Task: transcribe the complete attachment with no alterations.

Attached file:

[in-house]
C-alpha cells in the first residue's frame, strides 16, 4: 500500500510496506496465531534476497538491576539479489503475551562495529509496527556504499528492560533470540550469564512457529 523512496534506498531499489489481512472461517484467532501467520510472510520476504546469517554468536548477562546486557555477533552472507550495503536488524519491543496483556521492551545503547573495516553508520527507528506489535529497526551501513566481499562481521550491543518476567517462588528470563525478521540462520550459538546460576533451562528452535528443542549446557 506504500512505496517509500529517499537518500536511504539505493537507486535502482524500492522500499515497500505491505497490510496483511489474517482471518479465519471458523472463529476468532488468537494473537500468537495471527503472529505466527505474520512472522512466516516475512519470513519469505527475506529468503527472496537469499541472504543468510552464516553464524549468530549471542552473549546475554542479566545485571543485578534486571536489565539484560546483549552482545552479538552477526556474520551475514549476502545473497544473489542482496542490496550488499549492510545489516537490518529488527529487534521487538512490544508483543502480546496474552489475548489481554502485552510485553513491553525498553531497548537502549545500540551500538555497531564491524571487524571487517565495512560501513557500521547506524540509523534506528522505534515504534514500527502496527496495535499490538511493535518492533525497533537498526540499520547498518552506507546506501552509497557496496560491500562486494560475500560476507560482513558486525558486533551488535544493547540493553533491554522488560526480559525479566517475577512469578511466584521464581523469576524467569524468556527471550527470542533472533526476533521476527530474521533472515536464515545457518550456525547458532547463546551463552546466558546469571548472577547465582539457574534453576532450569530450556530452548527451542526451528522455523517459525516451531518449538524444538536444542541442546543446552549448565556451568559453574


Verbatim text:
[in-house]
C-alpha cells in the first residue's frame, strides 16, 4: 500500500510496506496465531534476497538491576539479489503475551562495529509496527556504499528492560533470540550469564512457529 523512496534506498531499489489481512472461517484467532501467520510472510520476504546469517554468536548477562546486557555477533552472507550495503536488524519491543496483556521492551545503547573495516553508520527507528506489535529497526551501513566481499562481521550491543518476567517462588528470563525478521540462520550459538546460576533451562528452535528443542549446557 506504500512505496517509500529517499537518500536511504539505493537507486535502482524500492522500499515497500505491505497490510496483511489474517482471518479465519471458523472463529476468532488468537494473537500468537495471527503472529505466527505474520512472522512466516516475512519470513519469505527475506529468503527472496537469499541472504543468510552464516553464524549468530549471542552473549546475554542479566545485571543485578534486571536489565539484560546483549552482545552479538552477526556474520551475514549476502545473497544473489542482496542490496550488499549492510545489516537490518529488527529487534521487538512490544508483543502480546496474552489475548489481554502485552510485553513491553525498553531497548537502549545500540551500538555497531564491524571487524571487517565495512560501513557500521547506524540509523534506528522505534515504534514500527502496527496495535499490538511493535518492533525497533537498526540499520547498518552506507546506501552509497557496496560491500562486494560475500560476507560482513558486525558486533551488535544493547540493553533491554522488560526480559525479566517475577512469578511466584521464581523469576524467569524468556527471550527470542533472533526476533521476527530474521533472515536464515545457518550456525547458532547463546551463552546466558546469571548472577547465582539457574534453576532450569530450556530452548527451542526451528522455523517459525516451531518449538524444538536444542541442546543446552549448565556451568559453574